Last week, Singaporean authorities requested documentation from several banks as they investigated one of the city-state’s largest ever money laundering and fraud cases that has led to the seizure of luxury homes, cars, designer handbags and heaps of cash and gold bars.The names of two banks — Citigroup’s Singapore subsidiary and Malaysia’s CIMB — emerged when charges against those arrested were published last week. Other banks have not been named and none of the financial institutions have been charged.
The 10 individuals who have been arrested are all in possession of China-issued passports though some initially appeared to be citizens of other countries including Cambodia, Turkey, Cyprus and Vanuatu. They are suspected of laundering the proceeds of overseas criminal activities, including scams and online gambling, as well as forging documents. Those convicted of money laundering in Singapore can be jailed for up to 10 years, fined up to S$500,000, or both. Media have since reported that the men all originate from Fujian Province.
We are interested to see if this case is directly connected to the surge in Chinese money that has poured into Singapore in recent years, a phenomenon that has occurred in tandem with more immigration from China and the establishment of regional corporate headquarters by large Chinese companies in the city-state. To be sure, most of this activity is aboveboard. Yet given the sheer volume of the inflows, it would be not be surprising if there were some criminal activity occurring somewhere within.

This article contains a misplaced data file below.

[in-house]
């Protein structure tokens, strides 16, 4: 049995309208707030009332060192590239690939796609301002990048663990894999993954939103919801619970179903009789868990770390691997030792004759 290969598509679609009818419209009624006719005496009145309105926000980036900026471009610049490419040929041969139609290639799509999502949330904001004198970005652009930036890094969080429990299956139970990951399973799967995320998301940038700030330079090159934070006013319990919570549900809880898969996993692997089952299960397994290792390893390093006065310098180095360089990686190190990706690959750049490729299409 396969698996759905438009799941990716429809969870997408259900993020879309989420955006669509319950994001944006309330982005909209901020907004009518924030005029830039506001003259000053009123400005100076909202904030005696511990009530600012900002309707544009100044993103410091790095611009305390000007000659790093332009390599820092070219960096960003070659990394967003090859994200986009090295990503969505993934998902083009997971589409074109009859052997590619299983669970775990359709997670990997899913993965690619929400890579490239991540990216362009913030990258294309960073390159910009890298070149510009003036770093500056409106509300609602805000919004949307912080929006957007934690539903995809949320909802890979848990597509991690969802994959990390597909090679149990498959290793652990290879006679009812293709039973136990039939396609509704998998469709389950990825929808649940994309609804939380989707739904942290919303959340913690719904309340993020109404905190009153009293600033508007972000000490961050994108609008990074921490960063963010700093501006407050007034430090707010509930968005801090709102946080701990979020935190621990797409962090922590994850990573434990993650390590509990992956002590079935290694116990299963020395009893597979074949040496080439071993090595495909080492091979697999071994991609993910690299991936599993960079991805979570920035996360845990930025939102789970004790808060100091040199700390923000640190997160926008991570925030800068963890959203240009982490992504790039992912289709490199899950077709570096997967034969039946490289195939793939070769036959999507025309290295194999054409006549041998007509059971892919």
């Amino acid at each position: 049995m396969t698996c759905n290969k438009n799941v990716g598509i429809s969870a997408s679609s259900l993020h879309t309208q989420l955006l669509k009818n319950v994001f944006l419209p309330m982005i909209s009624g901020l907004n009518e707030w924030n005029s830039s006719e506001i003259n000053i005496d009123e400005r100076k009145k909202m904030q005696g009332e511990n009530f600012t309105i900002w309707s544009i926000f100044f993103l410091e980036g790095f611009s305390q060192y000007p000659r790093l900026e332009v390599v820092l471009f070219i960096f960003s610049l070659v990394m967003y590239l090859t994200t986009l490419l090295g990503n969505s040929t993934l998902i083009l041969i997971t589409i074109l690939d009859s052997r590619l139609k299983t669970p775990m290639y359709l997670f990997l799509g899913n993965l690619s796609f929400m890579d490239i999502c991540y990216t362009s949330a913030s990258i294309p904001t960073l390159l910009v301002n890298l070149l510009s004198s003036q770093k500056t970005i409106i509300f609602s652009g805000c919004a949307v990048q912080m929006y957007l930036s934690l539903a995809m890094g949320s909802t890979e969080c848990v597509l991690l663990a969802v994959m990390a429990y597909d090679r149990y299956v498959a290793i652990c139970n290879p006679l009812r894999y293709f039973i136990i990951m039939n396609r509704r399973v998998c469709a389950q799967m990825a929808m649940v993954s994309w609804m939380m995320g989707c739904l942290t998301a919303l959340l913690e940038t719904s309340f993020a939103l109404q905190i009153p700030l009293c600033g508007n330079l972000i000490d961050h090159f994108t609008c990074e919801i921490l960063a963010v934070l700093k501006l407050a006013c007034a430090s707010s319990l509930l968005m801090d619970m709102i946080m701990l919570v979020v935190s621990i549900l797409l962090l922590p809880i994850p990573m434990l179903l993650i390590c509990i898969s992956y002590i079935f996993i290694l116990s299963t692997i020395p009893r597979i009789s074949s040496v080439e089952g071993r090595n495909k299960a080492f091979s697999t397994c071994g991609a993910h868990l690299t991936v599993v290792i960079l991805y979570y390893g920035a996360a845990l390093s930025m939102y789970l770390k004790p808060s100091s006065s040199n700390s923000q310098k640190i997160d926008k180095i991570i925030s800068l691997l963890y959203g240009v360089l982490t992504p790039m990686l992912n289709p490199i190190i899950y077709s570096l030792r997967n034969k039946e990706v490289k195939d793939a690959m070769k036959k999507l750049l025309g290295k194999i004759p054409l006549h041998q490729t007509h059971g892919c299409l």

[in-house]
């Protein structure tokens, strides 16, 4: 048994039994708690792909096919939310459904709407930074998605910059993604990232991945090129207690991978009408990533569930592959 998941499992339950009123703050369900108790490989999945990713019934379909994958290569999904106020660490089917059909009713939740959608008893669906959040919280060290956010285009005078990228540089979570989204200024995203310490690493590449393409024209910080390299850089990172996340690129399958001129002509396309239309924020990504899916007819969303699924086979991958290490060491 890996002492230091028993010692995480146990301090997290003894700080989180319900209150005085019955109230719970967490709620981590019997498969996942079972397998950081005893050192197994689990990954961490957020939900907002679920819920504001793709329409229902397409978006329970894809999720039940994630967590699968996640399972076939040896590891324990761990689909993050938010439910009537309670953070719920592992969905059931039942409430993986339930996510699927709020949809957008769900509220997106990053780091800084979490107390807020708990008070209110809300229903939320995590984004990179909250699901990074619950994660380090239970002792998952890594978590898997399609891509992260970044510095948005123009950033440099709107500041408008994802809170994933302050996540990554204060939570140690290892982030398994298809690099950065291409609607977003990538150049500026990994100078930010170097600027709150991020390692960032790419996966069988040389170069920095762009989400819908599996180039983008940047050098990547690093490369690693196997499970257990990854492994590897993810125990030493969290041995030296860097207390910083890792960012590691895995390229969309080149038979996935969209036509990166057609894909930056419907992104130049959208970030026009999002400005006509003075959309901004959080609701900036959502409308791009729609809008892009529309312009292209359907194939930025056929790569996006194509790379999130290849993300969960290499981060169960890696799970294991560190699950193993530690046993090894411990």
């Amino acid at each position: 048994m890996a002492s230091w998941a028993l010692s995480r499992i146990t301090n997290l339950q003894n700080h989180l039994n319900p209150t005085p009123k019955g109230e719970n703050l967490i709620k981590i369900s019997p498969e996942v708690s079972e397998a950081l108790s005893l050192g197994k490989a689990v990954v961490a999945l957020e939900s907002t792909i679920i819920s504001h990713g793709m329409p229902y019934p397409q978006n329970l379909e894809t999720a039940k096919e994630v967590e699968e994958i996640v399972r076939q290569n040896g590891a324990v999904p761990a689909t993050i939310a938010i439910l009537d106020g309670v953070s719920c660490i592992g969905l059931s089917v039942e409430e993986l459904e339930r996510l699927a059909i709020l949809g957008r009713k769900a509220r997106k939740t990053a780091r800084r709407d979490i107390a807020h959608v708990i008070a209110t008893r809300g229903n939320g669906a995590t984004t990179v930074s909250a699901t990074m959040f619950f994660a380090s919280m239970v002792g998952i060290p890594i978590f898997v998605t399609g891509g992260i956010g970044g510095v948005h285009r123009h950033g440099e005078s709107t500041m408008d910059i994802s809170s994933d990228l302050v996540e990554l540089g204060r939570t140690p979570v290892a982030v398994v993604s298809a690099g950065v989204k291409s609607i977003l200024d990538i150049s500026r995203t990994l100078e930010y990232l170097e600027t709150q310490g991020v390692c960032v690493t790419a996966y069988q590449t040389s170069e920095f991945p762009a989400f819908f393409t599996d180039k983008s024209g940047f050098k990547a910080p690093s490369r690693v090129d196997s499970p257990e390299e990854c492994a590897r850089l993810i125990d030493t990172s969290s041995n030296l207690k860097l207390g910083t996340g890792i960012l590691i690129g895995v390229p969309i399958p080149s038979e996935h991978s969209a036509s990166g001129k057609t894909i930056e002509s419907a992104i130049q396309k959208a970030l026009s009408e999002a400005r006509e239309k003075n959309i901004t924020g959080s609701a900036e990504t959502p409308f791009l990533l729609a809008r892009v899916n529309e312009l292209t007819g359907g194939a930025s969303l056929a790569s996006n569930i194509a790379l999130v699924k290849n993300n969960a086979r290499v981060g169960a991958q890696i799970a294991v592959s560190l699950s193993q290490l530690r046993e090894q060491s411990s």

The Monetary Authority of Singapore recently told Voice of America that the number of private offices in Singapore managing wealth had risen to 1,100 at the end of 2022, compared with just 400 in 2020.
Additionally, it will be interesting to see what role, if any, tougher proposed anti-money laundering legislation may play in this case. In April, Singapore’s Ministry of Home Affairs (MHA) and the Smart Nation and Digital Government Office (SNDGO) proposed stricter laws to strengthen the country’s defense against scams facilitated by money mules. While the police investigated more than 19,000 money mules between 2020 and 2022, the MHA notes that fewer than 250 cases were eventually prosecuted.